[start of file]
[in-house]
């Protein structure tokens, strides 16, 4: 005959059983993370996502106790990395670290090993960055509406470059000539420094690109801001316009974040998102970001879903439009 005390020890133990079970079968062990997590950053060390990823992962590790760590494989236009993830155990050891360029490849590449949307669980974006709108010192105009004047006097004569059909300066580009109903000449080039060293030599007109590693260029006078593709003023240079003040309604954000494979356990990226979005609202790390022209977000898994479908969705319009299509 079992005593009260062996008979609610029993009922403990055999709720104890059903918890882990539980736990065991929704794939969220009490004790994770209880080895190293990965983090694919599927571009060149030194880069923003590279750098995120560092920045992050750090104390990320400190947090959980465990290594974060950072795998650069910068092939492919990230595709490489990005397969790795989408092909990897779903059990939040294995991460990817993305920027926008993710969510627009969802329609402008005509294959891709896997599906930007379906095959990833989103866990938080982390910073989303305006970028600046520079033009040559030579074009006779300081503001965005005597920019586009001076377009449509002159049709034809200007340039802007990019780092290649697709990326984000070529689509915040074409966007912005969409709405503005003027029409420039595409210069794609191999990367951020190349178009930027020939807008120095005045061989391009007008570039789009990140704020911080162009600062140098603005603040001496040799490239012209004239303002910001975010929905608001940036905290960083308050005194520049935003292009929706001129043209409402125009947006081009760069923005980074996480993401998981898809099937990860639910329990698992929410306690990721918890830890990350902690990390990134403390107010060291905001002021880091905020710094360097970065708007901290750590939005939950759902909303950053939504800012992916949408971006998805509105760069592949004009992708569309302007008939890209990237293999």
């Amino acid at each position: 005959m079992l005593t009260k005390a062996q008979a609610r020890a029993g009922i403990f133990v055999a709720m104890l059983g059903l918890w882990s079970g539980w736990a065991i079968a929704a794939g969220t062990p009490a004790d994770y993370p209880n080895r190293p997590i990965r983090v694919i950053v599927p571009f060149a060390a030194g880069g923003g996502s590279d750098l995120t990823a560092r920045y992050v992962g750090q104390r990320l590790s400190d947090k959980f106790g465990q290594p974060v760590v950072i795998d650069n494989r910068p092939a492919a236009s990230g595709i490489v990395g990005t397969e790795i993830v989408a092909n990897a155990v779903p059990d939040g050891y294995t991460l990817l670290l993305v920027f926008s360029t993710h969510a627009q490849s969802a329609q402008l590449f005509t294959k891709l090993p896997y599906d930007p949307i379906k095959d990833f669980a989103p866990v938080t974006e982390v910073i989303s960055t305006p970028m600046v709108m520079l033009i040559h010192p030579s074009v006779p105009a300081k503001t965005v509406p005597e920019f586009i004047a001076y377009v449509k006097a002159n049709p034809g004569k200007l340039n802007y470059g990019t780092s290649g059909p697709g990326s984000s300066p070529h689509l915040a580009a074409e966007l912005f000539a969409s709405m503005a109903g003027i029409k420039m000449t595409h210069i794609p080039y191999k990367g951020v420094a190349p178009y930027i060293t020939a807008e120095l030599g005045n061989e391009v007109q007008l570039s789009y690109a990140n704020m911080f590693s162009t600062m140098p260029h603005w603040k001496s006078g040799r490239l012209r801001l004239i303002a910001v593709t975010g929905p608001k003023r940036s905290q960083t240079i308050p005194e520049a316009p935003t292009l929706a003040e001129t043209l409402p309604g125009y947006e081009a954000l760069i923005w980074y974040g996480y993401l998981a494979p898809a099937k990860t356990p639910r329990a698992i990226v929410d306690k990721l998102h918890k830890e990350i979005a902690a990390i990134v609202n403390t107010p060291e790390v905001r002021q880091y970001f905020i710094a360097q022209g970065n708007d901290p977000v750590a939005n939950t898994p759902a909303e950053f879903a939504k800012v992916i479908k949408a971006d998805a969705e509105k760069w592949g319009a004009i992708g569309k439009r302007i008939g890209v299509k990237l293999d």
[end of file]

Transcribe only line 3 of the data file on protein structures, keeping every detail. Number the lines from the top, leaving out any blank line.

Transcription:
């Amino acid at each position: 005959m079992l005593t009260k005390a062996q008979a609610r020890a029993g009922i403990f133990v055999a709720m104890l059983g059903l918890w882990s079970g539980w736990a065991i079968a929704a794939g969220t062990p009490a004790d994770y993370p209880n080895r190293p997590i990965r983090v694919i950053v599927p571009f060149a060390a030194g880069g923003g996502s590279d750098l995120t990823a560092r920045y992050v992962g750090q104390r990320l590790s400190d947090k959980f106790g465990q290594p974060v760590v950072i795998d650069n494989r910068p092939a492919a236009s990230g595709i490489v990395g990005t397969e790795i993830v989408a092909n990897a155990v779903p059990d939040g050891y294995t991460l990817l670290l993305v920027f926008s360029t993710h969510a627009q490849s969802a329609q402008l590449f005509t294959k891709l090993p896997y599906d930007p949307i379906k095959d990833f669980a989103p866990v938080t974006e982390v910073i989303s960055t305006p970028m600046v709108m520079l033009i040559h010192p030579s074009v006779p105009a300081k503001t965005v509406p005597e920019f586009i004047a001076y377009v449509k006097a002159n049709p034809g004569k200007l340039n802007y470059g990019t780092s290649g059909p697709g990326s984000s300066p070529h689509l915040a580009a074409e966007l912005f000539a969409s709405m503005a109903g003027i029409k420039m000449t595409h210069i794609p080039y191999k990367g951020v420094a190349p178009y930027i060293t020939a807008e120095l030599g005045n061989e391009v007109q007008l570039s789009y690109a990140n704020m911080f590693s162009t600062m140098p260029h603005w603040k001496s006078g040799r490239l012209r801001l004239i303002a910001v593709t975010g929905p608001k003023r940036s905290q960083t240079i308050p005194e520049a316009p935003t292009l929706a003040e001129t043209l409402p309604g125009y947006e081009a954000l760069i923005w980074y974040g996480y993401l998981a494979p898809a099937k990860t356990p639910r329990a698992i990226v929410d306690k990721l998102h918890k830890e990350i979005a902690a990390i990134v609202n403390t107010p060291e790390v905001r002021q880091y970001f905020i710094a360097q022209g970065n708007d901290p977000v750590a939005n939950t898994p759902a909303e950053f879903a939504k800012v992916i479908k949408a971006d998805a969705e509105k760069w592949g319009a004009i992708g569309k439009r302007i008939g890209v299509k990237l293999d």